chapter  7
26 Pages

Depressive realism? Sadly not wiser

ByANDREW G. BAKER, RACHEL M. MSETFI, NEIL HANLEY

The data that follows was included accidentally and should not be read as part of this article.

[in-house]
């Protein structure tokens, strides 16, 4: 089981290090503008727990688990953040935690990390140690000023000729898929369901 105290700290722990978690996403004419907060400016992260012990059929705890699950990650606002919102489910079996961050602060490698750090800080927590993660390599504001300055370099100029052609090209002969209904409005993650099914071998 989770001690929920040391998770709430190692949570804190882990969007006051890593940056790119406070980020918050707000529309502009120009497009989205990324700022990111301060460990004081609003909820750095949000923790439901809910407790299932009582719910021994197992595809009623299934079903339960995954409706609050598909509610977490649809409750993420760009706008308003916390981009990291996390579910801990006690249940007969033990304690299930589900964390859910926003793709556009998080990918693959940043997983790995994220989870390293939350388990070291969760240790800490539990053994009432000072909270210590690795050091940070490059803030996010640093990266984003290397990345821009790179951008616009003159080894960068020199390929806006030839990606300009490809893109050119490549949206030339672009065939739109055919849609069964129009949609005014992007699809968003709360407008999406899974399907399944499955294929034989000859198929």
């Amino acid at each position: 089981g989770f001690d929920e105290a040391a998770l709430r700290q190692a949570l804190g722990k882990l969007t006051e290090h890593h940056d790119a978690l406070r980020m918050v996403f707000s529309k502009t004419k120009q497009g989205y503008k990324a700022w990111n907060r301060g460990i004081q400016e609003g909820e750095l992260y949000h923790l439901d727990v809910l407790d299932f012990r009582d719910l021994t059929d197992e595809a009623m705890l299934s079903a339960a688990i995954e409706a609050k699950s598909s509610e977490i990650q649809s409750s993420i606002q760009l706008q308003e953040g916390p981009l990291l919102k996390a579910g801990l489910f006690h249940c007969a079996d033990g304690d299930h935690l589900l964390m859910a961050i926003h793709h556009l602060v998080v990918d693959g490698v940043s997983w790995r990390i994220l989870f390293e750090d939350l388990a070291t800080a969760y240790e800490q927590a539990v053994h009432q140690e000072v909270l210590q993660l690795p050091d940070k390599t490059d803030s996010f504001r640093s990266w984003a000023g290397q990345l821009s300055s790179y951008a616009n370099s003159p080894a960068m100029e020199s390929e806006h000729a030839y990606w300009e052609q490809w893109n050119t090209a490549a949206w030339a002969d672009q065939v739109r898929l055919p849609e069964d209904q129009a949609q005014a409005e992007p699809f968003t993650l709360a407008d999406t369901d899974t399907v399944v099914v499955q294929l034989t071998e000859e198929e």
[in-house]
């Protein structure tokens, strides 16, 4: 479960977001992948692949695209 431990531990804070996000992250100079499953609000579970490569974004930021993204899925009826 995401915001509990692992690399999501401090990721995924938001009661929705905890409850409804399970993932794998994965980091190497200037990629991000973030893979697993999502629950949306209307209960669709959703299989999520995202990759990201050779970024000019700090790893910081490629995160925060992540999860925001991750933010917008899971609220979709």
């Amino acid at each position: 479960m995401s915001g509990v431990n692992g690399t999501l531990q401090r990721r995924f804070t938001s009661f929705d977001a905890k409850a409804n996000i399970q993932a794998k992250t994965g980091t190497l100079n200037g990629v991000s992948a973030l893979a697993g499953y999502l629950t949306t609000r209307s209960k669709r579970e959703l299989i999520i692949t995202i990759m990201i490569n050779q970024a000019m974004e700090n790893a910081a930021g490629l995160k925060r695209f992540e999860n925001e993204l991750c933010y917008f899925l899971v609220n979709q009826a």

The role of dysfunctional cognitions in maintaining or contributing to symptoms is central to most theories of depression. The nature of the dysfunction however, is controversial. Beck (1967) emphasizes the presence of negative schemas, others a depressogenic attributional style (Abramson, Metalsky, & Alloy, 1989). Paired with an enabling stressor, dysfunctional cognitions encourage negatively biased beliefs about the self, contributing to depressive symptomatology (for detailed reviews see Coyne & Gotlib, 1983; Gotlib, Kurtzman, & Blehar, 1997; Teasdale & Barnard, 1993; Williams, Watts, MacLeod, & Mathews, 1997). However, there is other evidence that, when evaluating certain causal scenarios, depressed people are more accurate than their nondepressed counterparts (Alloy & Abramson, 1979). This depressive realism stands in sharp contrast to a dysfunctional cognitions view of depression. The most compelling evidence for depressive realism comes from studies that examine learning (Ackermann & DeRubeis, 1991). We discuss here how contemporary learning theory provides insight into the depressive realism phenomenon. We also show how an appreciation of the principles of learning, involving associations and basic motivational states, undermines the argument that depressed people have more realistic cognitions than the nondepresssed. We propose that the data from learning tasks are actually consistent with a cognitive bias and reduced motivation account of depression. Moreover, we argue that both depressed and nondepressed people react the same way to traditional associative and behavioural manipulations but that the depressed have different sensitivities to these manipulations. Speci®cally we examine two aspects of learning that are different in depression, namely context exposure and motivation, and examine how depressed mood relates to these variables.